The Dolphins received the 202nd pick as part of the package in Day 2’s trade-down with the Saints. After moving down and chipping in their fourth-rounder, the Fins got the late sixth-rounder in return as part of the deal.
The Dolphins took Isaiah Prince out of another strong program that consistently shoots out offensive lineman, Ohio State. Prince’s teammate, Michael Jordan, went earlier on Day 3 to the Bengals.
Isaiah Prince is a tough evaluation. I wasn’t a big fan and Prince often times was on the losing end of the point of attack. He was called for numerous holding calls and I saw him on the ground a lot. This might be because he has less-than-ideal foot movement. I am interested to see how he factors into the Dolphins’ grand scheme. He might specialize in becoming the swing tackle.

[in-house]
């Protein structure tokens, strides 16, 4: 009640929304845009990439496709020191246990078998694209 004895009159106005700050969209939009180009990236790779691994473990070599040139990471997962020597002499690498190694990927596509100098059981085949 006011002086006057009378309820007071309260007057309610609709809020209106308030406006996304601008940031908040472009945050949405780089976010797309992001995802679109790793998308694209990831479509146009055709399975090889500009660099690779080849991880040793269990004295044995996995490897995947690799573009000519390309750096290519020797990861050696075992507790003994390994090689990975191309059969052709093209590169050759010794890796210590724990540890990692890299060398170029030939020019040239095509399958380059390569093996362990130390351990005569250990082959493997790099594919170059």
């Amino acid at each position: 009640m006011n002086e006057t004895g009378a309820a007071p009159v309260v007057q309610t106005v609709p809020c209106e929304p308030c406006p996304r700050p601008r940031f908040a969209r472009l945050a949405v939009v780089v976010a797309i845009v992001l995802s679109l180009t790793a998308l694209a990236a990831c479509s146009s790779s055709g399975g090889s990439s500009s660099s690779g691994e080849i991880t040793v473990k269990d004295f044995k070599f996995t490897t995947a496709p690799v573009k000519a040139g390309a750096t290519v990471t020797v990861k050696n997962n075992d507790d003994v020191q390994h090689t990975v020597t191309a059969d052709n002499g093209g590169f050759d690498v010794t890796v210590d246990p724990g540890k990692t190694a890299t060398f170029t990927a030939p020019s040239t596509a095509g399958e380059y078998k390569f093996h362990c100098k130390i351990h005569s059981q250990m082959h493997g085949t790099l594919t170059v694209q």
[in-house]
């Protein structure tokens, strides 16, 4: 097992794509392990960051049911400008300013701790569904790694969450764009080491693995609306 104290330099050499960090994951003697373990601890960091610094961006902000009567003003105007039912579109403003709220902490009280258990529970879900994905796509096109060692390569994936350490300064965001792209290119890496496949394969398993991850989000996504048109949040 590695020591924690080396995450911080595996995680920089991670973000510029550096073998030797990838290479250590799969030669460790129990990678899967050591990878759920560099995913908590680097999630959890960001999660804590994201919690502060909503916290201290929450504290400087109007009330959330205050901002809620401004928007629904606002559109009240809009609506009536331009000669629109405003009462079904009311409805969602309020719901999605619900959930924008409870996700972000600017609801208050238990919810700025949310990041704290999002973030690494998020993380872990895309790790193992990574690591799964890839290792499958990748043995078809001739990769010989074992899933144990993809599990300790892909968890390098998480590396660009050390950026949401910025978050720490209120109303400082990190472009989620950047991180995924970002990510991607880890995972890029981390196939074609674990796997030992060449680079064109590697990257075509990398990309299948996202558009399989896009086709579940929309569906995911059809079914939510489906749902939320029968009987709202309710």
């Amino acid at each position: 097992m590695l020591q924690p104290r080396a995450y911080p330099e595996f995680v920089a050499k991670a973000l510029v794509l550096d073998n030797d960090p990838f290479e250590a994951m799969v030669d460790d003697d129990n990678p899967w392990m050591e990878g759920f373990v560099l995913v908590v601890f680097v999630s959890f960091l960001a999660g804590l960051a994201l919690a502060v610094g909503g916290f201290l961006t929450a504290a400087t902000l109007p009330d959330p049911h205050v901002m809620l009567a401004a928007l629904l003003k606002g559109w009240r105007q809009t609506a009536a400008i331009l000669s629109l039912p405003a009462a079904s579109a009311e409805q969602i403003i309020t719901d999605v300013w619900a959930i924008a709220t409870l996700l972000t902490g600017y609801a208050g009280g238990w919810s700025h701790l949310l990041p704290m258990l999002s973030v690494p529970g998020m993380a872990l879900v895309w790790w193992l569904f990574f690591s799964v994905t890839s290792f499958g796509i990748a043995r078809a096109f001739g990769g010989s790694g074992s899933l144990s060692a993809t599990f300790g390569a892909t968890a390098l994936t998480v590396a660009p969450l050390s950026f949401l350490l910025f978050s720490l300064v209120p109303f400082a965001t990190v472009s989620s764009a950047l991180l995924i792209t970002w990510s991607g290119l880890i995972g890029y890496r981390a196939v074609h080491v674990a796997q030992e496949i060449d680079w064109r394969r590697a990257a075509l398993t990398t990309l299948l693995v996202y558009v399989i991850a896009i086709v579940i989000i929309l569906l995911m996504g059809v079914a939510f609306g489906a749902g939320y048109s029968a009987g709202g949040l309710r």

Isaiah Prince is very raw, but the Ohio State pedigree for trench players speaks for itself, so this could turn into a good late-round pick with a little time and development.
Dolphins Draft Wisconsin Linebacker Andrew Van Ginkel
Miami had quite a wait before its first day-three selection. In the fifth-round, with the 151st-pick in the 2019 NFL Draft, the Dolphins selected Wisconsin Linebacker Andrew Van Ginkel. A JUCO transfer, Van Ginkel picked up 12 sacks and 19.5 tackles for loss in his Badgers’ career (off the bench in 2017, starter in 2018). The linebacker added two interceptions, five pass breakups, and four forced fumbles.
We like the way you think, @MiamiDolphins… Draft Grade A++
Not one, but TWO Badgers drafted
— Wisconsin Football (@BadgerFootball) April 27, 2019
The Dolphins have a glaring hole in the assumed Kyle Van Noy role, in a player that can play inside and outside at the linebacker position. Miami will attempt to develop Van Ginkel to set the edge in the running game, blitz the quarterback, and move all over the formation.
40-yard dash: Did not run
Bench Press: 17 reps
Vertical: 38 inches
Broad: 123 inches